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On World Population Day 2018, Population Matters took to the streets of London with a truck-mounted mobile digital display of the “population clock” – global population growth live.
Last November, 15,000 scientists urged governments to act to avoid what they bluntly called “widespread misery and catastrophic biodiversity loss” identifying population growth as a “primary driver”.
According to a national YouGov poll commissioned by Population Matters, 74% of UK adults believe the government should have a national strategy for addressing population.
The past few months have seen an unprecedented level of attention on population and family size in the media. With articles in The Times, the Washington Post, the New York Times, The Guardian, the BBC, and many other outlets, could it be that this long-neglected issue is finally getting the attention it deserves?
A recent study has found that one in five mammals in the UK face extinction. Climate change, loss of habitat, use of pesticides and disease were identified as main factors. PM patron Chris Packham has warned that the UK faces “an ecological apocalypse” – but one we can fix.
The population of England is expected to grow by three million people by 2026, according to the latest release from the Office of National Statistics (ONS). The population of every region in England is also projected to increase by mid-2026, with London set to grow fastest.
British diver Rich Horner captured film of himself swimming through plastic pollution. Long deeply concerned about the environment and population,he contacted PM to let us know he is a supporter and to offer us use of the video to spread the population message.
US racing car driver Leilani Münter has become Population Matters’ newest patron. Combining her career driving very fast cars with untiring environmental activism, Leilani is a passionate supporter of the population cause.
A new report examining the impact of child marriage in Ethiopia has highlighted the many devastating impacts it has on individuals and society. More than one-in-three girls are married below the age of 18 in Ethiopia.
Leaders from the Global South speak out about the implications of population growth. Recent reports have indicated rising concern among politicians, experts, and UN officials in the developing world.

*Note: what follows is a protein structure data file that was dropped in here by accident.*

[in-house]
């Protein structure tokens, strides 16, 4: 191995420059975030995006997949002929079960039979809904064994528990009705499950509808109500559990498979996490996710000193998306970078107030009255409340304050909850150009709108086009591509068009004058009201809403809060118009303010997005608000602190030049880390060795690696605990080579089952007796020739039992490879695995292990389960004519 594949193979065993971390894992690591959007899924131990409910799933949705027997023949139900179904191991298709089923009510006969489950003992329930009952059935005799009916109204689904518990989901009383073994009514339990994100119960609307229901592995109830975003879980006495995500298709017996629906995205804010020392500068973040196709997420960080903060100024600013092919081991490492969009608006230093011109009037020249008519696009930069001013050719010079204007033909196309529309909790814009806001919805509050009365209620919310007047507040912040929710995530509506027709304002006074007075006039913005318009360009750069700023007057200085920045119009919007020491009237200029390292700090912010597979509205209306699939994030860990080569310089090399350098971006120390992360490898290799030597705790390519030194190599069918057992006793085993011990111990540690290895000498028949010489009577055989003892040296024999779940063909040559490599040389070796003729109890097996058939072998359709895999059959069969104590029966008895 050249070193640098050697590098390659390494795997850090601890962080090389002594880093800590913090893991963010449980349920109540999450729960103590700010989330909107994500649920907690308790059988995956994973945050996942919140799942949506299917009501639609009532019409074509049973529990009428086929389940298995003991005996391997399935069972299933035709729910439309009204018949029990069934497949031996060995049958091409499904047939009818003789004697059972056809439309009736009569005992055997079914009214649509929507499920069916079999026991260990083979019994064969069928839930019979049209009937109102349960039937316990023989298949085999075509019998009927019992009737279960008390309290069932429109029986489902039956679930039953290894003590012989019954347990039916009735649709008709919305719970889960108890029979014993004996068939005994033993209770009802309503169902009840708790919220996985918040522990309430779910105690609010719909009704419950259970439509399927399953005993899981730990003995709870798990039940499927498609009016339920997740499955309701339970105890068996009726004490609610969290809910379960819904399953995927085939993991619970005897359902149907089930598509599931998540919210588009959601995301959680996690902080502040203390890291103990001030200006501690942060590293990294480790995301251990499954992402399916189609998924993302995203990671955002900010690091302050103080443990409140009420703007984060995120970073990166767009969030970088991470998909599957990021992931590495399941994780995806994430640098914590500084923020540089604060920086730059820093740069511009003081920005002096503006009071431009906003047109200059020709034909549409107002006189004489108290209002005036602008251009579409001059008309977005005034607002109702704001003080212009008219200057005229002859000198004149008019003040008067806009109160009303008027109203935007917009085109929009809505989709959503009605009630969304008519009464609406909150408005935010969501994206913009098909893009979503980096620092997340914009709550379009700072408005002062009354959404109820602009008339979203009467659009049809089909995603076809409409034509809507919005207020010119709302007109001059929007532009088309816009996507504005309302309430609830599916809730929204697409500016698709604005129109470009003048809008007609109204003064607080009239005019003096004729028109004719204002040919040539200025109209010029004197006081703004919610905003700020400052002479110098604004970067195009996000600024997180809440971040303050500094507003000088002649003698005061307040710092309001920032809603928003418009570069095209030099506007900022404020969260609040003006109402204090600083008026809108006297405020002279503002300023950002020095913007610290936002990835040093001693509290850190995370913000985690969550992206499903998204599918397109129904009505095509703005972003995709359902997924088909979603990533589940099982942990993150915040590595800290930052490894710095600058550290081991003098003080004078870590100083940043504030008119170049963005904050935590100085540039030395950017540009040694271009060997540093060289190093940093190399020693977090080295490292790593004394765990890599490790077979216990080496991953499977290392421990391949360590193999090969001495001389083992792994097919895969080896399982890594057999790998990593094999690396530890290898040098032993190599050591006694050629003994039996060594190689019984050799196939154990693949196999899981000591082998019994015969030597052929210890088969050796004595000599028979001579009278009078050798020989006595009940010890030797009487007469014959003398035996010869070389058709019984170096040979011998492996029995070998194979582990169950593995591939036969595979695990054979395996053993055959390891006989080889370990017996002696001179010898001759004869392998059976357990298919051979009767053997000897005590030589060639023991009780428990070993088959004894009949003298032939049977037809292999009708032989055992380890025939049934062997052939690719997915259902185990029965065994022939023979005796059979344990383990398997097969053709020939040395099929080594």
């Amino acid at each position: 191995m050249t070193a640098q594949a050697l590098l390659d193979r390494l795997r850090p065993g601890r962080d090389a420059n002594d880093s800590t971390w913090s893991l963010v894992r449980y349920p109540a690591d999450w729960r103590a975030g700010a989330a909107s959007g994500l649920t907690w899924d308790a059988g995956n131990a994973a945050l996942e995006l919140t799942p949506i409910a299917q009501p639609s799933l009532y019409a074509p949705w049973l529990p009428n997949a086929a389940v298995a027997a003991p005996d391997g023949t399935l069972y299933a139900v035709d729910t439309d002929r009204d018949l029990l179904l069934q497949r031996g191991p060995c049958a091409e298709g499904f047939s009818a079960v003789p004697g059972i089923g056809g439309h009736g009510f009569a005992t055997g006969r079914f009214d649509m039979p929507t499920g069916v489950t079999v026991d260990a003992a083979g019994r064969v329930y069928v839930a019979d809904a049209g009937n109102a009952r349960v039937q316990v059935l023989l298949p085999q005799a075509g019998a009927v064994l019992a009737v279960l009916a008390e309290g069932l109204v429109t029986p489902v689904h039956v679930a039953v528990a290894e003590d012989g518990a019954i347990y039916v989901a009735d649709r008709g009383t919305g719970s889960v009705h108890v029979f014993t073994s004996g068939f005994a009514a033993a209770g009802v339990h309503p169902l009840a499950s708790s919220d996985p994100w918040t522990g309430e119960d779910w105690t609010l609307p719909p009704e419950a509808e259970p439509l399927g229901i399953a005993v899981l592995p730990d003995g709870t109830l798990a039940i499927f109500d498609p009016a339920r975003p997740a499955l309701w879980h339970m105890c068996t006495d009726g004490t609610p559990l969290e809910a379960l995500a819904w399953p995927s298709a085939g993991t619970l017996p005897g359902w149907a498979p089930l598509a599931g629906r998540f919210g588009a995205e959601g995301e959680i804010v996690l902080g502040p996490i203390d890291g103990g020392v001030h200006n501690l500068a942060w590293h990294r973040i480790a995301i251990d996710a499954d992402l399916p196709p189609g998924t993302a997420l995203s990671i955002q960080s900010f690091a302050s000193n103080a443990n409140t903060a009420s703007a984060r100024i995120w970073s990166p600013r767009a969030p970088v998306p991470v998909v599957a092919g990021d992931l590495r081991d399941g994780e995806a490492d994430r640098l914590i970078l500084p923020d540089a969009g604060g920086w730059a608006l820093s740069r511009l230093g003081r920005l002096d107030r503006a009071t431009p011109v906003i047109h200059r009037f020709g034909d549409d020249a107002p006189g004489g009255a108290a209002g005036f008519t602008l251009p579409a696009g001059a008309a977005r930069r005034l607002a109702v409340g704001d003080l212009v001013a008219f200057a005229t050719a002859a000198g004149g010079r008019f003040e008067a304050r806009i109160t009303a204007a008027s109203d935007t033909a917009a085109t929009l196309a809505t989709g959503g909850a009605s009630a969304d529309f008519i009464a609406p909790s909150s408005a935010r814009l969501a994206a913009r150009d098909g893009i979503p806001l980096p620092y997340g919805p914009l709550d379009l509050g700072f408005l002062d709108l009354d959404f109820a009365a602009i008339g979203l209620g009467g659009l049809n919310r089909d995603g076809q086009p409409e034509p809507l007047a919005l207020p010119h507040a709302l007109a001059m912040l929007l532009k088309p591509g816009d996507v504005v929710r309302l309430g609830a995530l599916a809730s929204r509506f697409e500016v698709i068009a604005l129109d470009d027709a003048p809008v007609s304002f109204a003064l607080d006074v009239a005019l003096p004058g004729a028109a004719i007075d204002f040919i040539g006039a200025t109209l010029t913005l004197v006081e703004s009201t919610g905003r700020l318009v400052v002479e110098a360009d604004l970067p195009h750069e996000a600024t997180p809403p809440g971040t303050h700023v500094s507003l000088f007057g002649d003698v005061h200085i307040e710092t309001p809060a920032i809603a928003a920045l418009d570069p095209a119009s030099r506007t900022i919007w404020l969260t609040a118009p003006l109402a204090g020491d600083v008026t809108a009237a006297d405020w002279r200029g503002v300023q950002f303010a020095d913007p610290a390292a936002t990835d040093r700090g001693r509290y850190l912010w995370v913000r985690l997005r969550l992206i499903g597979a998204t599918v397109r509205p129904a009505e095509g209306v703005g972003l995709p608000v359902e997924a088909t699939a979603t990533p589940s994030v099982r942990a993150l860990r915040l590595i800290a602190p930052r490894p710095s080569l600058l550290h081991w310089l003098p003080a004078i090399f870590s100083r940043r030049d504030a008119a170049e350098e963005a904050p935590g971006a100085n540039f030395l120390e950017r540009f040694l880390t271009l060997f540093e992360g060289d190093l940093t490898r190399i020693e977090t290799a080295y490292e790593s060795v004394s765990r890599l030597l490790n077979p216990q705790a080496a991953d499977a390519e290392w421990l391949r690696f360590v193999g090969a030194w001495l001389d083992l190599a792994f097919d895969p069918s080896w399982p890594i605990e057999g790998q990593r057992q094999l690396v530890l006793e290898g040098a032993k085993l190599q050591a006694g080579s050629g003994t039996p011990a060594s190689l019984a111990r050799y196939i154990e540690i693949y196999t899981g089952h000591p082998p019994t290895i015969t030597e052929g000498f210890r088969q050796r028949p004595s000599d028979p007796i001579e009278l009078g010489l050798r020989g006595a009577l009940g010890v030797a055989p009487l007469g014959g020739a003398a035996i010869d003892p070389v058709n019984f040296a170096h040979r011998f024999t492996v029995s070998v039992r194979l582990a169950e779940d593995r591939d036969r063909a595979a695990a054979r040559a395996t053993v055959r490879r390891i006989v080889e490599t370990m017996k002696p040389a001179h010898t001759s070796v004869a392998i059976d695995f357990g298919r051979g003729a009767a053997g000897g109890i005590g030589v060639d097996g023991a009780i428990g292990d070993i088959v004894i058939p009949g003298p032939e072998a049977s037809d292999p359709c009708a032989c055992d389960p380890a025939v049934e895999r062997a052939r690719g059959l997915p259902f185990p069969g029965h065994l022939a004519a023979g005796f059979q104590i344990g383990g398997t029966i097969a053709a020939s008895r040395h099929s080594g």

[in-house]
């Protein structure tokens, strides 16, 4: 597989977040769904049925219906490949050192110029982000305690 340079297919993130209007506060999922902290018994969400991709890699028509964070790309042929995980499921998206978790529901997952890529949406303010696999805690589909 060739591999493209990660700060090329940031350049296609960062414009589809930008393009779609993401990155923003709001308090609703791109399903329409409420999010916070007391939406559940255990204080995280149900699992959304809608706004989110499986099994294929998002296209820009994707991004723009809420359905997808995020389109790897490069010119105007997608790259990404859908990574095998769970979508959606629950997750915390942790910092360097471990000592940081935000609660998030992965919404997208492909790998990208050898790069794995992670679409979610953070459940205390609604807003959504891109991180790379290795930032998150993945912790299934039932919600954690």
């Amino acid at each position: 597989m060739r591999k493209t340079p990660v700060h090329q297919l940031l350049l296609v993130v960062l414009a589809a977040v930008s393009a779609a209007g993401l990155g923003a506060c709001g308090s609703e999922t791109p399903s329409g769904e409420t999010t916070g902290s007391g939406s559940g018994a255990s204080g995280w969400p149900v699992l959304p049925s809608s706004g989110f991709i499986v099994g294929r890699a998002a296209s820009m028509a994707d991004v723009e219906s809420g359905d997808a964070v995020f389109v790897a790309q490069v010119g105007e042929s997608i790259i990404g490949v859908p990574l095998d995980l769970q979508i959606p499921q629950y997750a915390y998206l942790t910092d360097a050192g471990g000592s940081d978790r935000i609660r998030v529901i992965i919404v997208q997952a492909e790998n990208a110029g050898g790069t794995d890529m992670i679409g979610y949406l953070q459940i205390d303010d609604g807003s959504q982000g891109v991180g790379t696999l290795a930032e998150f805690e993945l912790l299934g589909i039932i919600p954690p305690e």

The announcement of the pregnancy of the Duchess of Cambridge last year was greeted with criticism, as well as congratulations. Population Matters offered our own comment in the national media.
At Population Matters we commend Hans Rosling as a brilliant communicator and a person dedicated to improving the lives of people across the world. In that spirit, we offer the following facts, which run counter to Prof Rosling’s popular but shakily founded position that population isn’t a problem and future population growth will effectively sort itself out.
Sir David Attenborough has urged the public to recognise the impact of the plastic age and population growth on the natural world.
On Saturday, Population Matters’s 2018 conference, Climate change and Us: more feet, more heat? took place in London. Hundreds of people turned up. Our international panel covered a wide range of topics, including the effects of climate change, its impacts on food supply, the challenges of empowering women and the future paths of population and emissions.
A year on, the effects of US President Trump's reinstated and expanded Mexico City Policy are starting to be seen. The most vulnerable countries, those for whom family planning saved lives and helped lift people out of poverty, are most affected.
Population Matters director Robin Maynard has written to the Secretary of State for the Environment and Rural Affairs, Michael Gove, to urge him to address population pressures on the UK environment.
'Witches’ brew of eugenics, colonialism, coercion, hypocrisy, scientific fallacy and blaming the poor.' the Sunday Times criticisms echo those which population concern campaigners face almost every day.
Public health officials and NGOs in Senegal turn to mosques to expand the provision of family planning, The Christian Science Monitor reports. A key first step, results indicate.
15,000 scientists signed onto a letter warning that the Earth faces environmental disaster unless action is taken. The latest warning reports that “time is running out”.
The Office for National Statistics (ONS) has today released its projections for population in the UK over the next 100 years. They show a slowdown in anticipated population growth in comparison to the previous projections (issued in 2015) – but nevertheless, anticipate a population of nearly 73m by 2041.
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